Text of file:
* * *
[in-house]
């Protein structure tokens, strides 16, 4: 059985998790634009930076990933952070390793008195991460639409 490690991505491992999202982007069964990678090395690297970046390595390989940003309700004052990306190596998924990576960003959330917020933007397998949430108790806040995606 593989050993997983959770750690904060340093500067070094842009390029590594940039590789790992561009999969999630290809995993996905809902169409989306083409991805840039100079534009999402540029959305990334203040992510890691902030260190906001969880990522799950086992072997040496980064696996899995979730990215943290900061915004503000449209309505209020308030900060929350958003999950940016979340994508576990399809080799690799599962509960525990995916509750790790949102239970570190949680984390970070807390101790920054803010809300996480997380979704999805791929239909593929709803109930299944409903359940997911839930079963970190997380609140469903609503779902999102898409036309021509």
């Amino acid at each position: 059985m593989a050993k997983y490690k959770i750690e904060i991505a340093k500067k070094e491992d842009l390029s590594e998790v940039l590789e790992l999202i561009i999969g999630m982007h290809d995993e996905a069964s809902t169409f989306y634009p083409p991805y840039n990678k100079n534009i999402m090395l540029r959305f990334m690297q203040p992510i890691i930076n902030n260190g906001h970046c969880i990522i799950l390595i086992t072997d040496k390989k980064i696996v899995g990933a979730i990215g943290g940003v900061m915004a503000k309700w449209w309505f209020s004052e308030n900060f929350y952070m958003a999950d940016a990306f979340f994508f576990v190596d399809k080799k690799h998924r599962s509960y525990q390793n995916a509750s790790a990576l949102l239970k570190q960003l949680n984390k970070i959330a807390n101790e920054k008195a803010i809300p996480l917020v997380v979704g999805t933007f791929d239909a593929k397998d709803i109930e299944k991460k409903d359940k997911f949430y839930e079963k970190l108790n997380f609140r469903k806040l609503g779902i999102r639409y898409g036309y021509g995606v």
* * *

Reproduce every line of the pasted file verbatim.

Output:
[in-house]
């Protein structure tokens, strides 16, 4: 059985998790634009930076990933952070390793008195991460639409 490690991505491992999202982007069964990678090395690297970046390595390989940003309700004052990306190596998924990576960003959330917020933007397998949430108790806040995606 593989050993997983959770750690904060340093500067070094842009390029590594940039590789790992561009999969999630290809995993996905809902169409989306083409991805840039100079534009999402540029959305990334203040992510890691902030260190906001969880990522799950086992072997040496980064696996899995979730990215943290900061915004503000449209309505209020308030900060929350958003999950940016979340994508576990399809080799690799599962509960525990995916509750790790949102239970570190949680984390970070807390101790920054803010809300996480997380979704999805791929239909593929709803109930299944409903359940997911839930079963970190997380609140469903609503779902999102898409036309021509």
């Amino acid at each position: 059985m593989a050993k997983y490690k959770i750690e904060i991505a340093k500067k070094e491992d842009l390029s590594e998790v940039l590789e790992l999202i561009i999969g999630m982007h290809d995993e996905a069964s809902t169409f989306y634009p083409p991805y840039n990678k100079n534009i999402m090395l540029r959305f990334m690297q203040p992510i890691i930076n902030n260190g906001h970046c969880i990522i799950l390595i086992t072997d040496k390989k980064i696996v899995g990933a979730i990215g943290g940003v900061m915004a503000k309700w449209w309505f209020s004052e308030n900060f929350y952070m958003a999950d940016a990306f979340f994508f576990v190596d399809k080799k690799h998924r599962s509960y525990q390793n995916a509750s790790a990576l949102l239970k570190q960003l949680n984390k970070i959330a807390n101790e920054k008195a803010i809300p996480l917020v997380v979704g999805t933007f791929d239909a593929k397998d709803i109930e299944k991460k409903d359940k997911f949430y839930e079963k970190l108790n997380f609140r469903k806040l609503g779902i999102r639409y898409g036309y021509g995606v």